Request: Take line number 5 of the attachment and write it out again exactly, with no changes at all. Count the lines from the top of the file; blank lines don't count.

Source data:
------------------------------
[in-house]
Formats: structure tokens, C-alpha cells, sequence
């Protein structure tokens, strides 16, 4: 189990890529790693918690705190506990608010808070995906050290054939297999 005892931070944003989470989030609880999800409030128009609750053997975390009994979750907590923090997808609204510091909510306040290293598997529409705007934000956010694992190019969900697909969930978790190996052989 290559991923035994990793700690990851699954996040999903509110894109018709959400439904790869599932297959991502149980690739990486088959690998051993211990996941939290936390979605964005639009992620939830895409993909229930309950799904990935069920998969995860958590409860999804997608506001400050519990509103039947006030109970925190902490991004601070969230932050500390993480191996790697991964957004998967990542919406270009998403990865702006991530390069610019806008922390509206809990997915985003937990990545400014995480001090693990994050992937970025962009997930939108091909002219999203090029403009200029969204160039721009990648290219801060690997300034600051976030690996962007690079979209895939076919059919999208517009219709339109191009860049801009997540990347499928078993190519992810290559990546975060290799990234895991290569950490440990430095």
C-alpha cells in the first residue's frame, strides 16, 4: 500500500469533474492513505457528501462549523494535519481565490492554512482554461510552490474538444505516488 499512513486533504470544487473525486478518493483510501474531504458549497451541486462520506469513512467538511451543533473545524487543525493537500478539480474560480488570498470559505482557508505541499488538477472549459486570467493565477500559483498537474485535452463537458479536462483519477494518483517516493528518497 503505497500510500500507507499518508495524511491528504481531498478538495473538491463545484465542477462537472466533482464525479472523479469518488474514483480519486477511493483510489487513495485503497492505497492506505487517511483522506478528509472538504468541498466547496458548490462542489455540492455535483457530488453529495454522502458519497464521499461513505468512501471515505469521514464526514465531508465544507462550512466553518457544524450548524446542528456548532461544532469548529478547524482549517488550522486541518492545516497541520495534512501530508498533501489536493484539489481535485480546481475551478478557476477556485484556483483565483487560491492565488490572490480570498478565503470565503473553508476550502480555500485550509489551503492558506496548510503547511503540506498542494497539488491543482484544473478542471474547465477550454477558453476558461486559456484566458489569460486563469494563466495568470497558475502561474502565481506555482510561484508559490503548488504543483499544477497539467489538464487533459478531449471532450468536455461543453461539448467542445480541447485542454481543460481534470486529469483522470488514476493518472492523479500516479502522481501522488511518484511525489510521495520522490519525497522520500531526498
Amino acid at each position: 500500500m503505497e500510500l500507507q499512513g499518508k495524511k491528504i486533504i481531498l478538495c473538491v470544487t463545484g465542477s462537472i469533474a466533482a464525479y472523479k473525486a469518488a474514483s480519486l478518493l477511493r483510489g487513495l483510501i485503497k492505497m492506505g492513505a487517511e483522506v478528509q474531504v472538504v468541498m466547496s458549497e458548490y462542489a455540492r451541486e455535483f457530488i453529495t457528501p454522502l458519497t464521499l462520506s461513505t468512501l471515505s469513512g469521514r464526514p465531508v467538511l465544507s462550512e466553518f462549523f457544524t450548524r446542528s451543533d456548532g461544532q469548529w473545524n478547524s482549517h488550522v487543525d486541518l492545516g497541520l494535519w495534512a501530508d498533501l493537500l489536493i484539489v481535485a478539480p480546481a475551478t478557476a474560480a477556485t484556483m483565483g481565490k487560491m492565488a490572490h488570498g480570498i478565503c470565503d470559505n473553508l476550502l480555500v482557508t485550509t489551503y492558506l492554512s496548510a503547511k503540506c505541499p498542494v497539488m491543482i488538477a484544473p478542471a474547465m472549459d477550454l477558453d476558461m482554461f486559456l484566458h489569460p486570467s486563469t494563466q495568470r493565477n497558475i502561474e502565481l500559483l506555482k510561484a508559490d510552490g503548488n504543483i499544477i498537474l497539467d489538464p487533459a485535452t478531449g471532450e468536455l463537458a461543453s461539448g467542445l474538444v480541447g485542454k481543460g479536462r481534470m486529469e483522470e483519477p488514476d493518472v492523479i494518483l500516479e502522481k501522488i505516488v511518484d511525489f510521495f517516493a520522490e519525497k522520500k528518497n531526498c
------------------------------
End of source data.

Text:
Amino acid at each position: 500500500m503505497e500510500l500507507q499512513g499518508k495524511k491528504i486533504i481531498l478538495c473538491v470544487t463545484g465542477s462537472i469533474a466533482a464525479y472523479k473525486a469518488a474514483s480519486l478518493l477511493r483510489g487513495l483510501i485503497k492505497m492506505g492513505a487517511e483522506v478528509q474531504v472538504v468541498m466547496s458549497e458548490y462542489a455540492r451541486e455535483f457530488i453529495t457528501p454522502l458519497t464521499l462520506s461513505t468512501l471515505s469513512g469521514r464526514p465531508v467538511l465544507s462550512e466553518f462549523f457544524t450548524r446542528s451543533d456548532g461544532q469548529w473545524n478547524s482549517h488550522v487543525d486541518l492545516g497541520l494535519w495534512a501530508d498533501l493537500l489536493i484539489v481535485a478539480p480546481a475551478t478557476a474560480a477556485t484556483m483565483g481565490k487560491m492565488a490572490h488570498g480570498i478565503c470565503d470559505n473553508l476550502l480555500v482557508t485550509t489551503y492558506l492554512s496548510a503547511k503540506c505541499p498542494v497539488m491543482i488538477a484544473p478542471a474547465m472549459d477550454l477558453d476558461m482554461f486559456l484566458h489569460p486570467s486563469t494563466q495568470r493565477n497558475i502561474e502565481l500559483l506555482k510561484a508559490d510552490g503548488n504543483i499544477i498537474l497539467d489538464p487533459a485535452t478531449g471532450e468536455l463537458a461543453s461539448g467542445l474538444v480541447g485542454k481543460g479536462r481534470m486529469e483522470e483519477p488514476d493518472v492523479i494518483l500516479e502522481k501522488i505516488v511518484d511525489f510521495f517516493a520522490e519525497k522520500k528518497n531526498c